IDOT gives update on high-speed Chicago to St. Louis train line
Despite a lack of funding, Illinois’ Department of Transportation remains committed to the construction of a high-speed rail line that will connect Chicago and St. Louis.
Once completed, the new rail line could provide train service that will wisk passengers between the two cities at speeds of up to 110 mph and cut up to an hour off their trip.
The new line could also provide greater access for local commuters in the state from Joliet to Springfield.
The project got underway seven years ago as funding was available through some federal sources said Scott Speegle, passenger rail marketing manager for IDOT.
Speegle gave an update on the project at a recent public meeting at the Gladys Fox Museum in Lockport where he detailed the progress that’s been made and the work that still has to be completed for the rail line.
“We know [commuters] share a lot of the tracks with freight railroads,” said Speegle, noting that the agency continues to look for methods to streamline train traffic near Chicago that “will benefit passenger rail” service for riders on both Amtrack as well Metra, he said.
Seventy projects have been identified for inclusion in the Chicago Region Environmental and Transportation Efficiency program, a public-private partnership to create flow throughout Chicago, said Speegle.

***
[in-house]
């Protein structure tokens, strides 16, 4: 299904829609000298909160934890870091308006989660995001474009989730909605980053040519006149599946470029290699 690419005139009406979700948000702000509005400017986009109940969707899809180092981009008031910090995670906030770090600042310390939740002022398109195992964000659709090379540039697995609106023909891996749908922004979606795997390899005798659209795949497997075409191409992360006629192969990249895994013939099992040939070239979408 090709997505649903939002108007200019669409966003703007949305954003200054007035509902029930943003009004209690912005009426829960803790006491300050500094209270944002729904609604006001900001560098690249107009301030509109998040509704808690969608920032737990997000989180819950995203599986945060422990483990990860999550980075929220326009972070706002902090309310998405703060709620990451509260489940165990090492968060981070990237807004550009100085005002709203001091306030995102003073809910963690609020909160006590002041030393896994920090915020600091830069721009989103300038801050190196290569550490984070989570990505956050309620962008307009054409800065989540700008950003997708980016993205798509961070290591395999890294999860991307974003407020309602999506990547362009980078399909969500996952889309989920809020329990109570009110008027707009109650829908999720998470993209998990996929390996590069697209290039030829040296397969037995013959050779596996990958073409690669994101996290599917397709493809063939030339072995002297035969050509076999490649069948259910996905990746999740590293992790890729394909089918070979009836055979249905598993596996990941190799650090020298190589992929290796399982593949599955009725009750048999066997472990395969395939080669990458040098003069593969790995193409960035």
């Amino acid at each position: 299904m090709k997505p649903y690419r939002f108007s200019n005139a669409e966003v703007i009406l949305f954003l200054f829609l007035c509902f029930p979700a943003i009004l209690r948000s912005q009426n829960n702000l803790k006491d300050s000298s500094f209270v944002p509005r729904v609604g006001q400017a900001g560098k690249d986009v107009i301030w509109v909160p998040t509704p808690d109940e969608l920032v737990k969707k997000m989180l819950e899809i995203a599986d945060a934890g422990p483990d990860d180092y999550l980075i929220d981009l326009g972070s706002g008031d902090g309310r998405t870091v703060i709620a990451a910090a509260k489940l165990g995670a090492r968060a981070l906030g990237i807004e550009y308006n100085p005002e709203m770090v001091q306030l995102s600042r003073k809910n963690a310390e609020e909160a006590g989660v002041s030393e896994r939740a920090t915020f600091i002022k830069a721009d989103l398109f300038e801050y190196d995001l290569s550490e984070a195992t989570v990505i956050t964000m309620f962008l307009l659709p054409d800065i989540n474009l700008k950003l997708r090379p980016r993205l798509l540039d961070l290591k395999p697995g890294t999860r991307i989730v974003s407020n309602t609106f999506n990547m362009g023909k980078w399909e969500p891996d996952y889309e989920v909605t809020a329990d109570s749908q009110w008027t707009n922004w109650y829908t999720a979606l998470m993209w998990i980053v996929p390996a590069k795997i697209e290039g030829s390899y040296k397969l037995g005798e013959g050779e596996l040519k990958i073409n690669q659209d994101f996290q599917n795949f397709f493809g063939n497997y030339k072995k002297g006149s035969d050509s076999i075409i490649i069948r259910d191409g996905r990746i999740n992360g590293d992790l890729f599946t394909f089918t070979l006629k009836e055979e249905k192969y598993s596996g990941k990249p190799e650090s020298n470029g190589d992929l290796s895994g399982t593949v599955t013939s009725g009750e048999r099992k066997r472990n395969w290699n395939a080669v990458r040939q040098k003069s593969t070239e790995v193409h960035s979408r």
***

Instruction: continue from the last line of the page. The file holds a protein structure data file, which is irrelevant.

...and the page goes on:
Projects include grade separations or entrance gates for railroad crossings, railway flyovers, grade separations for highway and rail crossings, and upgrades to track switches and signal systems for projects among other improvements.
As of May 2015, all railroads were under the Common Operational Picture, a system that allows railway affiliates to view the locations of trains.
To finance the $1.95 billion project, state officials and stakeholders for the various municipalities served by the corridor are working together to obtain federal funds to offset the cost.
“There are a number of projects which have been started or were in various stages,” said Speegle.
“None of those projects have been canceled, but until funding is identified, they probably won’t be moving forward at this point,” he added.
Since 2010, a number of improvements have aimed to serve the project’s mission including the addition of new rail, new construction ties, and turnouts among other items.
Other improvements needed for the Chicago-St. Louis corridor will include the installation of new track as well as some new bridge work.
He said IDOT aims for the new high-speed rail line to address the growing need for passenger rail service while reducing travel time, and improving reliability and safety.
“Our goal…is to have 85 percent on-time performance,” Speegle said adding that the project will also improve “safety throughout the corridor.”